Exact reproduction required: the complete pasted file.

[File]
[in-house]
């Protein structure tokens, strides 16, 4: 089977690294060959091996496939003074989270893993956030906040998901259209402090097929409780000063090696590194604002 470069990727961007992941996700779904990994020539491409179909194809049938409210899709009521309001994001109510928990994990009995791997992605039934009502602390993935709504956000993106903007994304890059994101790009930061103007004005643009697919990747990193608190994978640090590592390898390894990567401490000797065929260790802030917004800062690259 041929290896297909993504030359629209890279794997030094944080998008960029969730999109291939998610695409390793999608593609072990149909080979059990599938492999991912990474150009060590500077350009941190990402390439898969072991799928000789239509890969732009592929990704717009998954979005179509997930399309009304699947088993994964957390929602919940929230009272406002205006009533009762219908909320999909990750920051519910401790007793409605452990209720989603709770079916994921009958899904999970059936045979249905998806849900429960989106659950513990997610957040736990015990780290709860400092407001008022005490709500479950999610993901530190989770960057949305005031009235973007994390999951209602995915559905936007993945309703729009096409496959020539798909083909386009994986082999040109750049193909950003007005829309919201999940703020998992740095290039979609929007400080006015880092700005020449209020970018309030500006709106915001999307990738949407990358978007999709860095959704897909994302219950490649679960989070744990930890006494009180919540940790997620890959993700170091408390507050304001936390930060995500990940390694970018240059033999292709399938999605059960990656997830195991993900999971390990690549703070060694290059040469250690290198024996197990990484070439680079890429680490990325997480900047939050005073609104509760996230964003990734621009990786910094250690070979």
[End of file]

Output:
[in-house]
């Protein structure tokens, strides 16, 4: 089977690294060959091996496939003074989270893993956030906040998901259209402090097929409780000063090696590194604002 470069990727961007992941996700779904990994020539491409179909194809049938409210899709009521309001994001109510928990994990009995791997992605039934009502602390993935709504956000993106903007994304890059994101790009930061103007004005643009697919990747990193608190994978640090590592390898390894990567401490000797065929260790802030917004800062690259 041929290896297909993504030359629209890279794997030094944080998008960029969730999109291939998610695409390793999608593609072990149909080979059990599938492999991912990474150009060590500077350009941190990402390439898969072991799928000789239509890969732009592929990704717009998954979005179509997930399309009304699947088993994964957390929602919940929230009272406002205006009533009762219908909320999909990750920051519910401790007793409605452990209720989603709770079916994921009958899904999970059936045979249905998806849900429960989106659950513990997610957040736990015990780290709860400092407001008022005490709500479950999610993901530190989770960057949305005031009235973007994390999951209602995915559905936007993945309703729009096409496959020539798909083909386009994986082999040109750049193909950003007005829309919201999940703020998992740095290039979609929007400080006015880092700005020449209020970018309030500006709106915001999307990738949407990358978007999709860095959704897909994302219950490649679960989070744990930890006494009180919540940790997620890959993700170091408390507050304001936390930060995500990940390694970018240059033999292709399938999605059960990656997830195991993900999971390990690549703070060694290059040469250690290198024996197990990484070439680079890429680490990325997480900047939050005073609104509760996230964003990734621009990786910094250690070979």